In some cases, a heart murmur can be the first sign of a heart problem or cardiovascular disease in children. A child who looks the picture of health may not experience any symptoms of a heart condition or know anything could be wrong until a doctor listens to his heart and hears extra noise. A heart murmur means blood isn’t flowing smoothly through the heart, heart valves or blood vessels. Some heart murmurs are harmless and cause no symptoms. Other heart murmurs can be indicative of a problem in the heart and may be merely one symptom of the condition.

Wellness & Prevention

A heart murmur simply means that there is turbulence as blood pumps through the heart or in nearby blood vessels. Your child’s doctor may hear a whooshing or swishing sound with a stethoscope instead of the normal lub-dub sound of your heart valves closing in each heartbeat. A heart murmur is a term to describe the extra noise. It’s not a disease or condition. A heart murmur can point to heart trouble though and could lead to heart failure, respiratory problems or an abnormal heartbeat if left untreated.

There are two types of heart murmurs: innocent and pathologic. Innocent heart murmurs are harmless because the heart is healthy and children typically don’t have any symptoms. Innocent heart murmurs may go away on their own, disappear after the underlying cause is treated or remain without any ill effects for the rest of the child’s life. This type of heart murmurs may be caused by a change in the body, including:

  • Fever
  • Anemia
  • Pregnancy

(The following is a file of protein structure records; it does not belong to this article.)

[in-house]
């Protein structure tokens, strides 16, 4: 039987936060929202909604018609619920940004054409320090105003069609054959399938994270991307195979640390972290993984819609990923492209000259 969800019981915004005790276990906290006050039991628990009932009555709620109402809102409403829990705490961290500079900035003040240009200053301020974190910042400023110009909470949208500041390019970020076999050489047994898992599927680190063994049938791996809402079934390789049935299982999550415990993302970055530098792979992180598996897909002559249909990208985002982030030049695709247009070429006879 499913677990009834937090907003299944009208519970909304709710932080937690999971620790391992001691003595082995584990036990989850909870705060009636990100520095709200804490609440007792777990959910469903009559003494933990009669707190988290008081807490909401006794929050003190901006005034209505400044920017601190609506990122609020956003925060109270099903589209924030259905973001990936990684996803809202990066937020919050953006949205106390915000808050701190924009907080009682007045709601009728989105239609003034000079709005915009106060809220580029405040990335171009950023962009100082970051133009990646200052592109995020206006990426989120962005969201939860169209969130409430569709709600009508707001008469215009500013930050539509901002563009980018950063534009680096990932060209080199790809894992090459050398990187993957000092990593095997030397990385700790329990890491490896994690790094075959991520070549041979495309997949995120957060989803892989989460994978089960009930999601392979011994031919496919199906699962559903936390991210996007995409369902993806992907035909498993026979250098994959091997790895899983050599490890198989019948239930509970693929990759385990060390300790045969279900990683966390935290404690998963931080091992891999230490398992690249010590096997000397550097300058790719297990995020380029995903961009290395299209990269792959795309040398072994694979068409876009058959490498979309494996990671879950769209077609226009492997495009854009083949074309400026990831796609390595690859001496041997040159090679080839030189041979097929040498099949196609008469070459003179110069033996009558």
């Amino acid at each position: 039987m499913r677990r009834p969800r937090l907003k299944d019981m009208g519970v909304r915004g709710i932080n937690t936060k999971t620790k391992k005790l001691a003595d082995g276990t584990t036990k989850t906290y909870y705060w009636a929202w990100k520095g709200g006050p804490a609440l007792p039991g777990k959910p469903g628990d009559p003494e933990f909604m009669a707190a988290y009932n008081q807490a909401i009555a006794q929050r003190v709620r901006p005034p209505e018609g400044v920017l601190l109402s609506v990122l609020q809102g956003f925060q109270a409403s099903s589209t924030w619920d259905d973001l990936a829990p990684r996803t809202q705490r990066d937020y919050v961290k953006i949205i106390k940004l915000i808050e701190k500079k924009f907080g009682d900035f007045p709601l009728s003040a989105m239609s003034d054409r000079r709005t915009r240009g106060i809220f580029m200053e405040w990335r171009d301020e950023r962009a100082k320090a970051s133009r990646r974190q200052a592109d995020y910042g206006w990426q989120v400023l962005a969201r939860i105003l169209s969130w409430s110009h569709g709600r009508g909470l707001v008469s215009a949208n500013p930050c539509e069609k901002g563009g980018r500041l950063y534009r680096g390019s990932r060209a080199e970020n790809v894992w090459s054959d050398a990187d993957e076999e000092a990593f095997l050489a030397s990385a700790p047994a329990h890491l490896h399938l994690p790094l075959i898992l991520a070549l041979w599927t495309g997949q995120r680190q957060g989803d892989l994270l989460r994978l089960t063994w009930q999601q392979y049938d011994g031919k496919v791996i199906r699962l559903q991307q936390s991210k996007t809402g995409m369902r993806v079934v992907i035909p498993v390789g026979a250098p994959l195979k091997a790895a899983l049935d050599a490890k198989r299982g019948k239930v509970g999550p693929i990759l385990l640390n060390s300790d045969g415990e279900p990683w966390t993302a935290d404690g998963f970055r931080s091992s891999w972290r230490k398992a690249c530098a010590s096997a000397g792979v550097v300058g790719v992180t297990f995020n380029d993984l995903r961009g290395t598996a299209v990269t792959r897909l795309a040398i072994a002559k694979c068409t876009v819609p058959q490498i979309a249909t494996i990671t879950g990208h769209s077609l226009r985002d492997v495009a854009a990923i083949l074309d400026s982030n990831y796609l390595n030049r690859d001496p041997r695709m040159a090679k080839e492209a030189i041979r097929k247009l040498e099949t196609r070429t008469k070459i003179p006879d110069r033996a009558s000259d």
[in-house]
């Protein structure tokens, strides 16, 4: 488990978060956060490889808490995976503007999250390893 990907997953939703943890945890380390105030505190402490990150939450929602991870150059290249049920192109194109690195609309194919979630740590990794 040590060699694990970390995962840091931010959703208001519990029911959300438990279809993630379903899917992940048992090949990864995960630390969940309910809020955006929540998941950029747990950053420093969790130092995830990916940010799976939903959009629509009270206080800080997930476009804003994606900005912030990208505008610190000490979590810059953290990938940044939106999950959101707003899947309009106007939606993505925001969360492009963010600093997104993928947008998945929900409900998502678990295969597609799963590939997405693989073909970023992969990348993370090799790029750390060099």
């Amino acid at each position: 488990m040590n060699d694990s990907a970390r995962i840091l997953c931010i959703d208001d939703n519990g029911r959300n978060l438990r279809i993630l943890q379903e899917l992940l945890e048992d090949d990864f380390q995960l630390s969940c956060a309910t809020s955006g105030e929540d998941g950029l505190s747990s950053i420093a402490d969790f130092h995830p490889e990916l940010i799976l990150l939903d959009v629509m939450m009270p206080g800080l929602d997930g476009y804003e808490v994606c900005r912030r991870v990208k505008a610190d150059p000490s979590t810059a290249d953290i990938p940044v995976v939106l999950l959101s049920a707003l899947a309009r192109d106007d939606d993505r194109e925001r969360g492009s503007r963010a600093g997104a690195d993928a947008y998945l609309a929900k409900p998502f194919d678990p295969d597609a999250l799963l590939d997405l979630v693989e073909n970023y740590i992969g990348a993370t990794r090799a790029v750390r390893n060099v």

• Overactive thyroid
  • Rapid growth in children
  • Physical activity

An abnormal or pathologic heart murmur could impact your child’s health if the cause goes untreated. Pathologic heart murmurs are usually caused by a structural problem, such as a defective valve or a hole in the heart. Some causes include:

  • Atrial septal defect: A hole in the wall between the upper chambers (atria) of the heart.
  • Ventricular septal defect: A hole in the wall between the lower chambers (ventricles) of the heart.
  • Abnormal valves: Deviations in the mitral and tricuspid valves that separate the heart’s chambers can affect how the heart works.

Because the cause of a heart murmur varies, symptoms may vary, too, or be nonexistent. Some general symptoms of a heart condition are:

  • Dizziness
  • Shortness of breath
  • Poor appetite growth in babies
  • Fainting
  • Swelling or suddenly gaining weight
  • Heavy sweating

A heart murmur can be caused by many different problems and symptoms may resemble other conditions. Talk to your child’s doctor and see a pediatric cardiologist for a diagnosis.


Your child’s doctor is often the first medical professional to notice a heart murmur. She may hear extra noise when listening to your child’s heart and recommend seeing a pediatric cardiologist for a diagnosis. Cardiologists have three ways of diagnosing pathologic heart murmurs and looking for what caused the murmur.

  • Chest X-ray: An X-ray produces an image of your child’s chest that shows the size and shape of the heart and the lungs.
  • Electrocardiogram (ECG or EKG): Electrocardiograms record the electrical activity in the heart. An ECG can show abnormal rhythms, problems with the heart’s structure and stress on the heart.
  • Echocardiogram: An echocardiogram uses an ultrasound to create an image of the heart and assesses the structure and function of the heart, including how blood flows and how well the heart pumps.


Innocent heart murmurs don’t require treatment because the heart is functioning properly. Your child’s doctor may treat the cause, though (such as anemia).

Treatment plans for pathologic heart murmurs may include medication or surgery, depending on what your pediatric cardiologist found to be the cause.


Children who are treated for a heart condition may need time to recover before resuming an active life. Follow up care by a pediatric cardiologist may be recommended.